Myocardial injury mimicking acute myocardial infarction from methane gas intoxication: a case report and literature review
Case Report

Myocardial injury mimicking acute myocardial infarction from methane gas intoxication: a case report and literature review

Rijin Zhu1,2, Aiying Zeng1,2, Jun Ke1,2, Cihui Liu1,2, Qingming Lin1,2

1Institute of Fujian Emergency Medicine, Shengli Clinical College of Fujian Medical University, Fuzhou 350001, China; 2Department of Emergency, Fujian Provincial Hospital, Fujian Provincial Emergency Centre, Fuzhou 350001, China

Correspondence to: Qingming Lin. Institute of Fujian Emergency Medicine, Shengli Clinical College of Fujian Medical University, No. 134 Dongjie, Fuzhou 350001, China. Email: 1621112336@qq.com.

Abstract: Methane gas is a colorless and suffocating gas. We described the first case of methane gas intoxication in which the patient showed lethal myocardial injury. A 45-year-old man was presented to our hospital with unconsciousness after an accidental exposure to methane gas for 3 hours. On admission, serum troponin I was mild elevated. The initial electrocardiogram (ECG) showed sinus tachycardia. After 3 days, ECG showed diffuse elevation of the ST segment, and the patient developed refractory ventricular fibrillation (VF) and cardiac pump failure and died. However, coronary artery angiography showed that there was no occlusion. Therefore, it is possible that ischemic changes on the later ECG can predict in-hospital adverse cardiovascular events for methane gas intoxication.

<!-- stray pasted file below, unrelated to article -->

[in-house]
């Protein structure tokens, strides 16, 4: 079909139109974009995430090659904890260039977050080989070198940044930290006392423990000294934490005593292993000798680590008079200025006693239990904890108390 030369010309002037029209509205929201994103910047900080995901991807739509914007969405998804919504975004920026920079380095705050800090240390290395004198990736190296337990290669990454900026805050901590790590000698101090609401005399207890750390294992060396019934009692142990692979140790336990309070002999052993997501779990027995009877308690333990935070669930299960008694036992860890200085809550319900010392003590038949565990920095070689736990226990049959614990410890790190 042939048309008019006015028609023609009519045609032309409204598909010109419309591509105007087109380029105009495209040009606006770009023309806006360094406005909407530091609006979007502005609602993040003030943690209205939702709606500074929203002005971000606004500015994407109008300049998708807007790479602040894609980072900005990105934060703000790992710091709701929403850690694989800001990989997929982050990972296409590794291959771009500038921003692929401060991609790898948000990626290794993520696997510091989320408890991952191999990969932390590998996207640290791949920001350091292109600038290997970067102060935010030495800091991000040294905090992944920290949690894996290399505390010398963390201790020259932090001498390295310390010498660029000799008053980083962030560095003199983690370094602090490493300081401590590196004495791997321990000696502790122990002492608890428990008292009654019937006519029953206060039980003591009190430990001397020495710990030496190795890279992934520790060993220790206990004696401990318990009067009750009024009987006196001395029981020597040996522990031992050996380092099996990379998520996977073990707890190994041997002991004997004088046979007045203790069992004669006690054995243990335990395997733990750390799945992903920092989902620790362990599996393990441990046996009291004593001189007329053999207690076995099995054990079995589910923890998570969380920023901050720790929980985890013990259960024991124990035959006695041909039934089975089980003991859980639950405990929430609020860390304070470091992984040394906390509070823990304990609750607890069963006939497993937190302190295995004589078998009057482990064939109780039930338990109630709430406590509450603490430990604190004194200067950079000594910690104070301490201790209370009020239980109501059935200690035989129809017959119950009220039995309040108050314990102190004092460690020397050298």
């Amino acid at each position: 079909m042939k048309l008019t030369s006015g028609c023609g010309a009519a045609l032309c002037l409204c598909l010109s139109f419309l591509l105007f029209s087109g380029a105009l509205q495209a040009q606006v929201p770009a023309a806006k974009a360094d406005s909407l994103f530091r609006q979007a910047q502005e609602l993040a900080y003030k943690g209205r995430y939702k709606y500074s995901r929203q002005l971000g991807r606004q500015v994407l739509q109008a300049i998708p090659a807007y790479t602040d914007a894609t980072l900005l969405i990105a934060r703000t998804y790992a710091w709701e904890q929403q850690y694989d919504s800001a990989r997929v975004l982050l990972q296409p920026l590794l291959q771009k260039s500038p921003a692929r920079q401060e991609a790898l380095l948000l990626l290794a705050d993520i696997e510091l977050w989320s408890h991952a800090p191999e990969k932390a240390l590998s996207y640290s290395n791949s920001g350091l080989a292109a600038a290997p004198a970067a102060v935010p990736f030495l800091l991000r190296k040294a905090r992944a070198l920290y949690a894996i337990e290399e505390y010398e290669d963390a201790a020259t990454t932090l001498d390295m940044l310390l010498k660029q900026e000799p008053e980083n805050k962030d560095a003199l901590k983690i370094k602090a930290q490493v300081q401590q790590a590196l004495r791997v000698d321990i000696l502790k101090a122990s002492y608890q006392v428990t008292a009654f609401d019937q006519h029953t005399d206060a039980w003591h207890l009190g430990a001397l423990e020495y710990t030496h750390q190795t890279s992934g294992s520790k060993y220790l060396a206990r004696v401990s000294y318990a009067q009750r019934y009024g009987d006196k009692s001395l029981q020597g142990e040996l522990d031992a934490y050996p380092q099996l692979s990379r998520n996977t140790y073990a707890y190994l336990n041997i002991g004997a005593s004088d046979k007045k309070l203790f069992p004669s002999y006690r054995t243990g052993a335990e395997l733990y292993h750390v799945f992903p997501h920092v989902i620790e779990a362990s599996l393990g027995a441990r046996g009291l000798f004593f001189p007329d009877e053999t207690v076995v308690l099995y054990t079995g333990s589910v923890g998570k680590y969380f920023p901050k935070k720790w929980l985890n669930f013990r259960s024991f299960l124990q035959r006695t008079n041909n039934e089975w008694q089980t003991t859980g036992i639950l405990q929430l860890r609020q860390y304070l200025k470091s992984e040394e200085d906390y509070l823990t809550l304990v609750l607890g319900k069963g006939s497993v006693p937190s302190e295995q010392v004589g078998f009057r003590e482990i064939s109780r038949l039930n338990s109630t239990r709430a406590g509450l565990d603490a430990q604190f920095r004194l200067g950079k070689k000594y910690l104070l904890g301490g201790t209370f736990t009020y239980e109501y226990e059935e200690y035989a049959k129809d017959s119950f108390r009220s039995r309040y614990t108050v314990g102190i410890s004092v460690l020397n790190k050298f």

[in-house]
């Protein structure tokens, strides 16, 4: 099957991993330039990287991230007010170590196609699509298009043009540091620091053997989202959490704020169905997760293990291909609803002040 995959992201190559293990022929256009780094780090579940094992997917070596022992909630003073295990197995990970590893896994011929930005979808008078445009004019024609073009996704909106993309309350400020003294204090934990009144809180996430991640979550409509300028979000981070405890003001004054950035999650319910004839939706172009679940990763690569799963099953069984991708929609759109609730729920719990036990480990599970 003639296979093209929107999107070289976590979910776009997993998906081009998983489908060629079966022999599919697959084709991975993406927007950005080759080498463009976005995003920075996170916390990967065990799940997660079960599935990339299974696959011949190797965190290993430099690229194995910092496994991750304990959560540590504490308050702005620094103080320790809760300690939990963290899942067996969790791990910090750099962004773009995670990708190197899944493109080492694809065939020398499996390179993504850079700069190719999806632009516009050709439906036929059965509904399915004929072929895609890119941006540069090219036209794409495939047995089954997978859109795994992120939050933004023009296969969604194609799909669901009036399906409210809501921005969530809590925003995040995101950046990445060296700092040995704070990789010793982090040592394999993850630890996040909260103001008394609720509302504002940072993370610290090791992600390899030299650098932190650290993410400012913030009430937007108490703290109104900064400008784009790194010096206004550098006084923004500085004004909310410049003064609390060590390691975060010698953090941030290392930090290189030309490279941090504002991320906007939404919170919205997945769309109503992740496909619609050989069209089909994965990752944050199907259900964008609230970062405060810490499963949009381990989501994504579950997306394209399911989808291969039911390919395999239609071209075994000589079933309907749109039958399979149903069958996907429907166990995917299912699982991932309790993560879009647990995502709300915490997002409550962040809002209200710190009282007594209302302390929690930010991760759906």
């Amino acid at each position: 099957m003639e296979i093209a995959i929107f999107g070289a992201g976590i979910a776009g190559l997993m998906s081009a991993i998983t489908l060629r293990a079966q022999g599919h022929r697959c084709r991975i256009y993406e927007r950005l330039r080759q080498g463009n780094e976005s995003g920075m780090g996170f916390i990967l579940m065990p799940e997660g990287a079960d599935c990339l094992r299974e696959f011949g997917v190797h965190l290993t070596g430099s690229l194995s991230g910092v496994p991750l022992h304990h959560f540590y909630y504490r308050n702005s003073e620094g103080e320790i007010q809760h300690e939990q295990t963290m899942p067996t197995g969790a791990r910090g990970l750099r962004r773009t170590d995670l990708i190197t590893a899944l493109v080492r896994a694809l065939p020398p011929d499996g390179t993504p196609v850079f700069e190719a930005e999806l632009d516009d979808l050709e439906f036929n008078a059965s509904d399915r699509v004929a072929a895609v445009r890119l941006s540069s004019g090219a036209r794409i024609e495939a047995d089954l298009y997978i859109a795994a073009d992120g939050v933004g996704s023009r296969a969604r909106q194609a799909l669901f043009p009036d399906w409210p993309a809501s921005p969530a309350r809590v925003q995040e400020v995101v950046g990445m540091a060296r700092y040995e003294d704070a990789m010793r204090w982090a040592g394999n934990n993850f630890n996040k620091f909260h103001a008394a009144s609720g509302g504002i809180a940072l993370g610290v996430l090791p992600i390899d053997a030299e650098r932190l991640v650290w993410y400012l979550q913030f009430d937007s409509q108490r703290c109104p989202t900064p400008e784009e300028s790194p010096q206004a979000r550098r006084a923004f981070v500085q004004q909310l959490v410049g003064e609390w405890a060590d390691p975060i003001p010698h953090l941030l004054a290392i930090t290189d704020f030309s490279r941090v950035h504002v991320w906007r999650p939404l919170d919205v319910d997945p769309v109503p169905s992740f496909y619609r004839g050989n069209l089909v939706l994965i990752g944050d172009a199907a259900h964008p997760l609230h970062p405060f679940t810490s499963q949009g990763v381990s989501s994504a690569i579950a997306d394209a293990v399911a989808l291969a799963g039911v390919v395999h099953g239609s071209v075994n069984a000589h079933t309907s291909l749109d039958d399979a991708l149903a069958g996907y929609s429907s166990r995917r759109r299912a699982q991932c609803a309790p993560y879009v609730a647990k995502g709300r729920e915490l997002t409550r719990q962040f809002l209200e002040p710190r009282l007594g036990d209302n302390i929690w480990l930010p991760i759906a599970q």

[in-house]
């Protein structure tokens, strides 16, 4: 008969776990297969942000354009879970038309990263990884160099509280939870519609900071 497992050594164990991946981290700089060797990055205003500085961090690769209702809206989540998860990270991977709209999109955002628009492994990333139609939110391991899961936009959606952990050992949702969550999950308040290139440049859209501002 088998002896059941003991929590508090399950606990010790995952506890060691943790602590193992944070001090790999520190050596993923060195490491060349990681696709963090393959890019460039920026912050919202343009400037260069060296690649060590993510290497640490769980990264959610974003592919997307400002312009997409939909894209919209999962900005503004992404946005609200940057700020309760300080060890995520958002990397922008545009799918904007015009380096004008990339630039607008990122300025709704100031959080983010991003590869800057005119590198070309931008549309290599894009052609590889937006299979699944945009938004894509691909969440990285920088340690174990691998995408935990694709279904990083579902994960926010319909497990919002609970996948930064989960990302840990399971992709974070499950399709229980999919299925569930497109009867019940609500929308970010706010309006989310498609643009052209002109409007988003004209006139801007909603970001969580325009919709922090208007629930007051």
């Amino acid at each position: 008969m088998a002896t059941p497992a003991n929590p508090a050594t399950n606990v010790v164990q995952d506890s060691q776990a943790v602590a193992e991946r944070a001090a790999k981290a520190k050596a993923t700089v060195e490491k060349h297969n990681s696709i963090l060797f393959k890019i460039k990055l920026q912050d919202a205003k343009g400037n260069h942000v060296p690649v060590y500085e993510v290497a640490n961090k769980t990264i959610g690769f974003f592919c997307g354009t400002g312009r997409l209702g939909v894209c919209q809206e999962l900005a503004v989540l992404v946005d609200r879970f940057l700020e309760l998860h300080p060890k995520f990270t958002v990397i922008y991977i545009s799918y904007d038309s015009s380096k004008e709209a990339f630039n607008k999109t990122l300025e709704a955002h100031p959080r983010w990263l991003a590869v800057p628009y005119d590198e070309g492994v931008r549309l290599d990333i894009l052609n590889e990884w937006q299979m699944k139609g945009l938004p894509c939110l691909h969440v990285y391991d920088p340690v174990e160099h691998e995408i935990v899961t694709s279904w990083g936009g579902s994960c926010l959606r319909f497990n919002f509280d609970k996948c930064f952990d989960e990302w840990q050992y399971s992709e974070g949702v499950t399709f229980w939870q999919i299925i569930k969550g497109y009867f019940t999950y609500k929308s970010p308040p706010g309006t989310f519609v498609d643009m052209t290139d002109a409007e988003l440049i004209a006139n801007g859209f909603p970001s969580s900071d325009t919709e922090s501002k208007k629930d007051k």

Keywords: Intoxication; methane; myocardial injury


Received: 31 July 2018; Accepted: 03 August 2018; Published: 14 August 2018.

doi: 10.21037/jeccm.2018.08.03


Introduction

Methane exposure has been well documented in accidents involving workers in coal mines or urban tunnels (1-3). Most of patients die of burn/inhalation injury and asphyxiation. There is a paucity of information about myocardial injury mimicking acute myocardial infarction from methane gas intoxication. This is the first case described here in which electrocardiographical manifestations of myocardial injury is more like acute myocardial infarction.


Case presentation